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I use artificial grid cells (Polygons) for Sub-Saharan Africa to do a sub-national study. I have many variables assigned to each grid cell. Now, I need to include information (development aid programs) from the surrounding grid cells as control variables. By now, I try it with this code and with the raster package. (gid stands for the cell id)

  for(entries in nrow(dataset)){
      current_cell <- dataset[entries,]
      current_cell_id <- current_cell$gid
      prio_cell <- cellsSSA[cellsSSA$gid == current_cell_id]
      prio_cell_buffer <- buffer(prio_cell,50000)
      neighbor_prio_gids <- cellsSSA$gid[prio_cell_buffer,]
      neighbor_data <- subset(dataset, is.element(gid,neighbor_prio_gids))
      dataset$neighbor_aid[entries] <- min(neighbor_data$AID)
    }

As I want to estimate the effect for many years, I got 85.000 grid cells and R runs now for 6 days. Any ideas to make this code more efficient or any other way to solve my problem? Is there a buffer function that is more efficient?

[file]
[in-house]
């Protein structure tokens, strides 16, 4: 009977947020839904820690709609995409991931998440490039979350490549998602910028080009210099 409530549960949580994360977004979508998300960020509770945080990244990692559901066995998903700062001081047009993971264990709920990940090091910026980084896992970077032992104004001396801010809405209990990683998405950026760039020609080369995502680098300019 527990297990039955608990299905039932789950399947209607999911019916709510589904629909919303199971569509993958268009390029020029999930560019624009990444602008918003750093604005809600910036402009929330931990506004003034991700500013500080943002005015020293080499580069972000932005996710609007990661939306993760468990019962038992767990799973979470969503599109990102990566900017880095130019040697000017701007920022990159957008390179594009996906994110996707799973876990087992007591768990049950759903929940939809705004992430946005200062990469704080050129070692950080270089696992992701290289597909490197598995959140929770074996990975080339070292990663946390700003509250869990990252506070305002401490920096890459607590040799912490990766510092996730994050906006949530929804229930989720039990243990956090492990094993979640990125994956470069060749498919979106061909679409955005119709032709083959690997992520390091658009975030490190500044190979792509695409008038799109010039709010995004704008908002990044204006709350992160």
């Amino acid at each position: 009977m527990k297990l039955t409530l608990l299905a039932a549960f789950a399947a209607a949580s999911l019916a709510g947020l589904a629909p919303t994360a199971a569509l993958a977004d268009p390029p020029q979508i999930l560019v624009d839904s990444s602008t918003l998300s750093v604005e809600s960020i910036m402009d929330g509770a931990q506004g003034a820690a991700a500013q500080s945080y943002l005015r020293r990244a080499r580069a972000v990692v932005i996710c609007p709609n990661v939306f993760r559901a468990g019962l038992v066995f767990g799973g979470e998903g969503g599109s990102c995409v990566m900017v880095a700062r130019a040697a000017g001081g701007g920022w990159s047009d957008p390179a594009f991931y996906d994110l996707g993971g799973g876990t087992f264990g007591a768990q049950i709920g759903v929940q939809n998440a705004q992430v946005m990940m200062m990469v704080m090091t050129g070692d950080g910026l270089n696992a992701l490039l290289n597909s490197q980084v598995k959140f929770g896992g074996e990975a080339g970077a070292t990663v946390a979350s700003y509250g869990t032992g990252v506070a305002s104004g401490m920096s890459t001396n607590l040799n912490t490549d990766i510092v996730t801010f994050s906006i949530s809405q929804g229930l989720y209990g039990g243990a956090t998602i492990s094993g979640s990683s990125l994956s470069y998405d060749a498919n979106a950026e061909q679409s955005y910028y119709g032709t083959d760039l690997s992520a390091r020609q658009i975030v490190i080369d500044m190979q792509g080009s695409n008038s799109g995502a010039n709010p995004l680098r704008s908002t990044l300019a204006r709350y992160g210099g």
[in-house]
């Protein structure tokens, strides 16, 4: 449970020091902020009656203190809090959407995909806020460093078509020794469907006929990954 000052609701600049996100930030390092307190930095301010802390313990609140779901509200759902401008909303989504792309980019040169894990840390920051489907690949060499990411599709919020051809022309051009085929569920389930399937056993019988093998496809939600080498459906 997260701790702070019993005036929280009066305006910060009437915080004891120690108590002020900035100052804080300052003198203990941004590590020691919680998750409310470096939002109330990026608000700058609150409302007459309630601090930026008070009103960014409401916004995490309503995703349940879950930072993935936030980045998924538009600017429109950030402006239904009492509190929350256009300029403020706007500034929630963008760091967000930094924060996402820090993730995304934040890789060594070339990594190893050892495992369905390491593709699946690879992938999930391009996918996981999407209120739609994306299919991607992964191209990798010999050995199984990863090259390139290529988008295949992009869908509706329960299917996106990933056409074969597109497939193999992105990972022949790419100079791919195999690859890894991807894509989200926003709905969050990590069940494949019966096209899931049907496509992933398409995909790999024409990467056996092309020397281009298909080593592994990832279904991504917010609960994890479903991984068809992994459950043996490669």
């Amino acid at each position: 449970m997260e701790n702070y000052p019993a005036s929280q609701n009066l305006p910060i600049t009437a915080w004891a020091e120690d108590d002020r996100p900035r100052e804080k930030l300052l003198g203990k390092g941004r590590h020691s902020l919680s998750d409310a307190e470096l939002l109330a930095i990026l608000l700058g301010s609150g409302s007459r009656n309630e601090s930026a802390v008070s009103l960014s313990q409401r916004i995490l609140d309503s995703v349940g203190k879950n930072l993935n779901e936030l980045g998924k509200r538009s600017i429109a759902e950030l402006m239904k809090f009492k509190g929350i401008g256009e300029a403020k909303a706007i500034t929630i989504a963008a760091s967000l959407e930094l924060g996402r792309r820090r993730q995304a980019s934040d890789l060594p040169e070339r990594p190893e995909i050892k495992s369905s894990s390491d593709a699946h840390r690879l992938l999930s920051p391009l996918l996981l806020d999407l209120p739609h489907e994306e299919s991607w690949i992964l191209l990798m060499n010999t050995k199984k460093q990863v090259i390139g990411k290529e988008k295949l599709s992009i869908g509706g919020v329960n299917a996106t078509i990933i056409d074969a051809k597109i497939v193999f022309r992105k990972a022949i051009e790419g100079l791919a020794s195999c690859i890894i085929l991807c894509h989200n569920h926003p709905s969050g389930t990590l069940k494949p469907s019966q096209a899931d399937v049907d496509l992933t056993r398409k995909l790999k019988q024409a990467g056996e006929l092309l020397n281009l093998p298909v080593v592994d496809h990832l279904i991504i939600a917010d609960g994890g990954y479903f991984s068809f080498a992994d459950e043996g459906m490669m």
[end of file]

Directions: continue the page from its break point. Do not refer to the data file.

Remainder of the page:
• If your data is in a grid, perhaps you should be using rasters and not polygons. With rasters you can use a focal filter. It is not fast, but with only ~85000 cells, it should be a matter of hours, not days. – Mikkel Lydholm Rasmussen Jul 4 '18 at 8:32
  • Thank you very much for the advice. I know this question is a bit cheeky, but could you help me how to rewrite the code. I just want to include informations from the neighboring cells.Thank you very much in advance! – Amelio Tornincasa Jul 4 '18 at 16:17
  • The code snippet that you have is not really something that can be used for reproduction and testing. It requires an example dataset etc. – Mikkel Lydholm Rasmussen Jul 4 '18 at 17:07

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